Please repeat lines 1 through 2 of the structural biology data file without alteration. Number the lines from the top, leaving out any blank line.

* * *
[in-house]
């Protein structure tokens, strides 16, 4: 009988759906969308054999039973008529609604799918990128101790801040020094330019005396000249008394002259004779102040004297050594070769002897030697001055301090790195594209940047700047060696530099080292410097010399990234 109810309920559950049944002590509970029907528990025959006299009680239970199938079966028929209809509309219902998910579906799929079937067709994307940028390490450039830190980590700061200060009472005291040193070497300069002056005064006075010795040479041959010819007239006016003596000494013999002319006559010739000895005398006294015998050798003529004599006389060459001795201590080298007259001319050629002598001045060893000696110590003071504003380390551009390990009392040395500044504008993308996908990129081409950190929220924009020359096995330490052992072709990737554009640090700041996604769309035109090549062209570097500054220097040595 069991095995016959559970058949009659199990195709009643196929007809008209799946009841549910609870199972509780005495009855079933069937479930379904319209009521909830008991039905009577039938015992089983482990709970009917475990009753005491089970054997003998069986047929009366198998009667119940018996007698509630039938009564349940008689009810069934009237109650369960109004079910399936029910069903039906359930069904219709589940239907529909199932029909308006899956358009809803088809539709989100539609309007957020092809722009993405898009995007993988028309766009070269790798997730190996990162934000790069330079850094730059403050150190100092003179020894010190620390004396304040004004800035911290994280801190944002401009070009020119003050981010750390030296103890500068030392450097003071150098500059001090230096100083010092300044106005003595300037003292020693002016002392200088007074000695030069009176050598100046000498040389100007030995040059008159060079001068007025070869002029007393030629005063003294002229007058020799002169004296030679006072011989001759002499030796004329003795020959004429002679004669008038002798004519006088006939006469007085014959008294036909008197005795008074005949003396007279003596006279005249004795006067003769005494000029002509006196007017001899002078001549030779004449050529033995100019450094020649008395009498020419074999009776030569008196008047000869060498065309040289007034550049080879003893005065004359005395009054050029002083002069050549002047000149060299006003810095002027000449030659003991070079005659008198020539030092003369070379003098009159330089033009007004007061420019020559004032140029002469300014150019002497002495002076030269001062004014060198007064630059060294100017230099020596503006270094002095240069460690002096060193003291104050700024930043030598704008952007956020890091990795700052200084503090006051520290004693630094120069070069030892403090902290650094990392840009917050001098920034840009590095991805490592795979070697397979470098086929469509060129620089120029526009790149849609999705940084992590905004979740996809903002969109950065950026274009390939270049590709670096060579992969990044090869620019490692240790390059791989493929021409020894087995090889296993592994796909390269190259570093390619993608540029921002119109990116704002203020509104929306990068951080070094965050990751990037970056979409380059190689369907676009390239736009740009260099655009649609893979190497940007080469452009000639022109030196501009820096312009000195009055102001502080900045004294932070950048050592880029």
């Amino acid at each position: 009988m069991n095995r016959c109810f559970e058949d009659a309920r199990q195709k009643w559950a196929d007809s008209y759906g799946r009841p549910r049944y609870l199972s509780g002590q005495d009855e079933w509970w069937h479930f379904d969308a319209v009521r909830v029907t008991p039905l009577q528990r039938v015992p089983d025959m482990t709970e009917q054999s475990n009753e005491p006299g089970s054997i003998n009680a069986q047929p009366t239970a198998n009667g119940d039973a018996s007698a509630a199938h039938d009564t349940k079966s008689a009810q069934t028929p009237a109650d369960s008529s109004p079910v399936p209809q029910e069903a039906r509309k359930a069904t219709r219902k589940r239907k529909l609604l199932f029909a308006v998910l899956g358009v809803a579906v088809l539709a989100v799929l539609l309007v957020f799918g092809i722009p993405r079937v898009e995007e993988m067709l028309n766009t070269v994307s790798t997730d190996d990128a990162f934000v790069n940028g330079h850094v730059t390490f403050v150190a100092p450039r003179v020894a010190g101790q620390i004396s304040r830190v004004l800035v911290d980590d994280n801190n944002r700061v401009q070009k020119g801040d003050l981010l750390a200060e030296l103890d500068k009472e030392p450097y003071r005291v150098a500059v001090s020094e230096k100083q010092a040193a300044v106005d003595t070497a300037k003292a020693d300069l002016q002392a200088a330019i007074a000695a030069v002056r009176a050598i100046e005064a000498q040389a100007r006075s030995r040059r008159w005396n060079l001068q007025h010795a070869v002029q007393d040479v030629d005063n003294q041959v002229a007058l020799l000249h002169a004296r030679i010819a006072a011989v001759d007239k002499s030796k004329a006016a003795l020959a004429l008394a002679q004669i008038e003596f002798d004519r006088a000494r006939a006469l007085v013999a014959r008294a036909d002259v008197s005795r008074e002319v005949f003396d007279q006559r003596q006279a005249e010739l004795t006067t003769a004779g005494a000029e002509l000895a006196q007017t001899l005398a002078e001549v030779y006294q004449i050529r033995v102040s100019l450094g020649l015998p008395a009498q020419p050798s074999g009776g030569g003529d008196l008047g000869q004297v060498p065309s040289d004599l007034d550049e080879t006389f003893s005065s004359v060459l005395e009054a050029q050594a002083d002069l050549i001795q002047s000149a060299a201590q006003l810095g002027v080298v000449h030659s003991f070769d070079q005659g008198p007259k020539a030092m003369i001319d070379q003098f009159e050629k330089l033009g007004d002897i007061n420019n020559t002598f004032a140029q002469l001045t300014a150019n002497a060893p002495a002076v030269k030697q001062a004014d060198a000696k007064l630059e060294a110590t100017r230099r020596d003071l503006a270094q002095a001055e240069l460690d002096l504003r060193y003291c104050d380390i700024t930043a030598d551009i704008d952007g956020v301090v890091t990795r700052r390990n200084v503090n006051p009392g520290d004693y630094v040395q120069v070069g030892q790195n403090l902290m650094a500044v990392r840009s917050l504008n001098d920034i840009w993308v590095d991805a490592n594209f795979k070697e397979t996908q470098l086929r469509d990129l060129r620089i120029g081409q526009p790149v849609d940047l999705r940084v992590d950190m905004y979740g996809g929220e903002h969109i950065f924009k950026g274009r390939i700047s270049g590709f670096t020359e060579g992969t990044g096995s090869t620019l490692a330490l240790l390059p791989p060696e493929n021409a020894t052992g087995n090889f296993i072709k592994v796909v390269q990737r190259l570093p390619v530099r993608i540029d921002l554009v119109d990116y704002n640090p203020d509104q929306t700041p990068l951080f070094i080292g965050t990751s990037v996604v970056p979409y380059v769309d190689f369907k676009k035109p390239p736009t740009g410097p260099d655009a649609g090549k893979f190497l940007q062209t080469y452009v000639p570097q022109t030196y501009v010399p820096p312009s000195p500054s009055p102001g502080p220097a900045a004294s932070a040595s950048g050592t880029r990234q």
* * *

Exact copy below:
[in-house]
């Protein structure tokens, strides 16, 4: 009988759906969308054999039973008529609604799918990128101790801040020094330019005396000249008394002259004779102040004297050594070769002897030697001055301090790195594209940047700047060696530099080292410097010399990234 109810309920559950049944002590509970029907528990025959006299009680239970199938079966028929209809509309219902998910579906799929079937067709994307940028390490450039830190980590700061200060009472005291040193070497300069002056005064006075010795040479041959010819007239006016003596000494013999002319006559010739000895005398006294015998050798003529004599006389060459001795201590080298007259001319050629002598001045060893000696110590003071504003380390551009390990009392040395500044504008993308996908990129081409950190929220924009020359096995330490052992072709990737554009640090700041996604769309035109090549062209570097500054220097040595 069991095995016959559970058949009659199990195709009643196929007809008209799946009841549910609870199972509780005495009855079933069937479930379904319209009521909830008991039905009577039938015992089983482990709970009917475990009753005491089970054997003998069986047929009366198998009667119940018996007698509630039938009564349940008689009810069934009237109650369960109004079910399936029910069903039906359930069904219709589940239907529909199932029909308006899956358009809803088809539709989100539609309007957020092809722009993405898009995007993988028309766009070269790798997730190996990162934000790069330079850094730059403050150190100092003179020894010190620390004396304040004004800035911290994280801190944002401009070009020119003050981010750390030296103890500068030392450097003071150098500059001090230096100083010092300044106005003595300037003292020693002016002392200088007074000695030069009176050598100046000498040389100007030995040059008159060079001068007025070869002029007393030629005063003294002229007058020799002169004296030679006072011989001759002499030796004329003795020959004429002679004669008038002798004519006088006939006469007085014959008294036909008197005795008074005949003396007279003596006279005249004795006067003769005494000029002509006196007017001899002078001549030779004449050529033995100019450094020649008395009498020419074999009776030569008196008047000869060498065309040289007034550049080879003893005065004359005395009054050029002083002069050549002047000149060299006003810095002027000449030659003991070079005659008198020539030092003369070379003098009159330089033009007004007061420019020559004032140029002469300014150019002497002495002076030269001062004014060198007064630059060294100017230099020596503006270094002095240069460690002096060193003291104050700024930043030598704008952007956020890091990795700052200084503090006051520290004693630094120069070069030892403090902290650094990392840009917050001098920034840009590095991805490592795979070697397979470098086929469509060129620089120029526009790149849609999705940084992590905004979740996809903002969109950065950026274009390939270049590709670096060579992969990044090869620019490692240790390059791989493929021409020894087995090889296993592994796909390269190259570093390619993608540029921002119109990116704002203020509104929306990068951080070094965050990751990037970056979409380059190689369907676009390239736009740009260099655009649609893979190497940007080469452009000639022109030196501009820096312009000195009055102001502080900045004294932070950048050592880029």